- The US military has increased its battle against Shabab, an extremist group linked to Al Qaeda in Somalia, in spite of President Trump seeks to reduce operations against Islamist insurgencies worldwide, from Syria and Afghanistan to West Africa. The annual death toll of suspected Shabab fighters increased to the third record high in three years. Last year, the strikes killed 326 people in 47 attacks, as the Defense Department data shows.
- Somalia, a country that occupies a key strategic location in the Horn of Africa, has faced civil war, droughts and an influx of Islamist extremists over the years. The growing United States military engagement stands in stark contrast to the near-abandonment not long after the “Black Hawk Down” battle in 1993, which left 18 Americans and hundreds of militia fighters dead.
- The United States estimates that the Shabab has about 5,000 to 7,000 fighters in Somalia, but the group’s ranks are fluid. A State Department official, citing interviews from Shabab deserters, said that the number of hard-core ideologues may be as few as 500.
- Along with the EU and the UN, the USA also has continued to invest in so-called soft power assistance to Somalia, providing humanitarian aid such as food to drought victims, and development programs on education and training.
- Officials cited signs of recent incremental progress in efforts to help the Somali government build a functional national army. Moreover, in December, the United States re-established a permanent diplomatic presence in Somalia for the first time since 1991.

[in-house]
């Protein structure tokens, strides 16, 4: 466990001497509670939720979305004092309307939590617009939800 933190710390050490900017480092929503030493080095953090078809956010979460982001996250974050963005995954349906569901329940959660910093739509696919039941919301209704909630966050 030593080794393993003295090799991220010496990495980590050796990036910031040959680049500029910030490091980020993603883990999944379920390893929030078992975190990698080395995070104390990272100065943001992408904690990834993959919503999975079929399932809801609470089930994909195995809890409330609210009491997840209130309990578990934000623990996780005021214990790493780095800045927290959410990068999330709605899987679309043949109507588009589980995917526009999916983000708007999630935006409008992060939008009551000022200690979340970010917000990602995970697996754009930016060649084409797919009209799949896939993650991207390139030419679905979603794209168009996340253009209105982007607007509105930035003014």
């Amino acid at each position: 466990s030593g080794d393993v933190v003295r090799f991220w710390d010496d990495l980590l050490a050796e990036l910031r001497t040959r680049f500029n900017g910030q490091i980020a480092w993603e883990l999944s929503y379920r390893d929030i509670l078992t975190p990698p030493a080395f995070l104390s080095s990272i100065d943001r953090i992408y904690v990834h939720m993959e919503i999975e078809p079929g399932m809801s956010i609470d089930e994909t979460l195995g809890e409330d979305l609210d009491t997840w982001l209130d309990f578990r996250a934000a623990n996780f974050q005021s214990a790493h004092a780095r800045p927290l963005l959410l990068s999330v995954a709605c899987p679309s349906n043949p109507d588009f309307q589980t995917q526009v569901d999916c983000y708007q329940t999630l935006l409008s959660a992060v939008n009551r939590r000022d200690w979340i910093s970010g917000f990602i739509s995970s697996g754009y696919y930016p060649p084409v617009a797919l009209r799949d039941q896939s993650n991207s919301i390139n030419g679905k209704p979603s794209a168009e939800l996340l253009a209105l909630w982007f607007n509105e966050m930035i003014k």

Financial Times – Nick Butler / Ukraine and the shifting balance of power
- Ukraine has not disappeared from the headlines, although the Russian annexation of Crimea five years ago is regarded internationally as a true reality. In spite of the seizure, Ukraine has not broken apart; the economy has raised after the crisis in 2014, and efforts to end corruption have been made.
- The situation is, nonetheless, far from being stabilized, and the presidential election at the end of March could produce an outcome that reverses many of these gains, and could have an impact at the European gas market. On the latest opinion polls, President Petro Poroshenko and former Prime Minister Yulia Timoshenko are trailing comedian Volodymyr Zelensky, but 44 candidates are in the field.
- The absence of active western support for President Poroshenko, despite his achievement of maintaining Ukrainian independence towards Russia, suggests that a Tymoshenko victory would be tolerated both by the USA and by Europe.
- With a new president in Kiev, Moscow could choose to maintain the flow of gas through “Brotherhood” pipeline to Central Europe as well as building up volumes through Nord Stream 2, which would help candidate Tymoshenko. If Russian pipelines that cross Ukraine to enter Europe were closed, Ukraine would lose transit fees, which amount to some $3bn a year. However, the implications of a realignment of Ukraine with Moscow are wider than the gas market. For Moscow, it would return Ukraine to its “rightful” place as a satellite state, and it will make other countries from the Baltics to the Balkans shiver at the thought that neither US nor the EU would have the will to sustain confrontation with Russian aggression.